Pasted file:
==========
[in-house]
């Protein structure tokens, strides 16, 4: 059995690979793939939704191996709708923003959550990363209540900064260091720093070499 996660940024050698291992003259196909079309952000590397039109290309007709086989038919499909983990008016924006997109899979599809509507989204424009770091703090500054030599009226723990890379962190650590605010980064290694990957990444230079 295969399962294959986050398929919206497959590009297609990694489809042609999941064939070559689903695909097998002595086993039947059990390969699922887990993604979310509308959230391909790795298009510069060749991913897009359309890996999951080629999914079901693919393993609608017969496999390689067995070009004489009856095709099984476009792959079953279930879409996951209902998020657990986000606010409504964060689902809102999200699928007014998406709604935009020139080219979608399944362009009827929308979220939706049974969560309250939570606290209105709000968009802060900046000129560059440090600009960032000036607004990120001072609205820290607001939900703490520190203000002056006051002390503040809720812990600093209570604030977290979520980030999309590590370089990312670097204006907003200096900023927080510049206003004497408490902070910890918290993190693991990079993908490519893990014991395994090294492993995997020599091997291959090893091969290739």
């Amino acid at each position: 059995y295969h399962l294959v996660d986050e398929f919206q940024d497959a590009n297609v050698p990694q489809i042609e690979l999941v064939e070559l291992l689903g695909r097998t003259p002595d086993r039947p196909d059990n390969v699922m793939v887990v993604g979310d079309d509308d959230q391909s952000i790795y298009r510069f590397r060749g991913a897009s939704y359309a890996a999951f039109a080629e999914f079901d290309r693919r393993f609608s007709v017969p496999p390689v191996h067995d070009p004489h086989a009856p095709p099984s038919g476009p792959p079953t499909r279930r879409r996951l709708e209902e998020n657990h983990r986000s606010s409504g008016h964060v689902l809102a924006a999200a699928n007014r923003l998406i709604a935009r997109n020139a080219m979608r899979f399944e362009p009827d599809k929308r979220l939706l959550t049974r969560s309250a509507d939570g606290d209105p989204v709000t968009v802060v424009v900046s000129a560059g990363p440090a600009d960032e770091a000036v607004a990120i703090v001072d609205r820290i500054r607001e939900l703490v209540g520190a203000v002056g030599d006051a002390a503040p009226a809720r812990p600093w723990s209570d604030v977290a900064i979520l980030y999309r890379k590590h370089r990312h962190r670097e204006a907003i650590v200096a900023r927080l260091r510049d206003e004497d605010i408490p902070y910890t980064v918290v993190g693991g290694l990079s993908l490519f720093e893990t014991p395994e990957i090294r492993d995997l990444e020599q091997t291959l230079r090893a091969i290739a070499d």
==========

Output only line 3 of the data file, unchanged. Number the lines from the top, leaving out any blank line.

């Amino acid at each position: 059995y295969h399962l294959v996660d986050e398929f919206q940024d497959a590009n297609v050698p990694q489809i042609e690979l999941v064939e070559l291992l689903g695909r097998t003259p002595d086993r039947p196909d059990n390969v699922m793939v887990v993604g979310d079309d509308d959230q391909s952000i790795y298009r510069f590397r060749g991913a897009s939704y359309a890996a999951f039109a080629e999914f079901d290309r693919r393993f609608s007709v017969p496999p390689v191996h067995d070009p004489h086989a009856p095709p099984s038919g476009p792959p079953t499909r279930r879409r996951l709708e209902e998020n657990h983990r986000s606010s409504g008016h964060v689902l809102a924006a999200a699928n007014r923003l998406i709604a935009r997109n020139a080219m979608r899979f399944e362009p009827d599809k929308r979220l939706l959550t049974r969560s309250a509507d939570g606290d209105p989204v709000t968009v802060v424009v900046s000129a560059g990363p440090a600009d960032e770091a000036v607004a990120i703090v001072d609205r820290i500054r607001e939900l703490v209540g520190a203000v002056g030599d006051a002390a503040p009226a809720r812990p600093w723990s209570d604030v977290a900064i979520l980030y999309r890379k590590h370089r990312h962190r670097e204006a907003i650590v200096a900023r927080l260091r510049d206003e004497d605010i408490p902070y910890t980064v918290v993190g693991g290694l990079s993908l490519f720093e893990t014991p395994e990957i090294r492993d995997l990444e020599q091997t291959l230079r090893a091969i290739a070499d």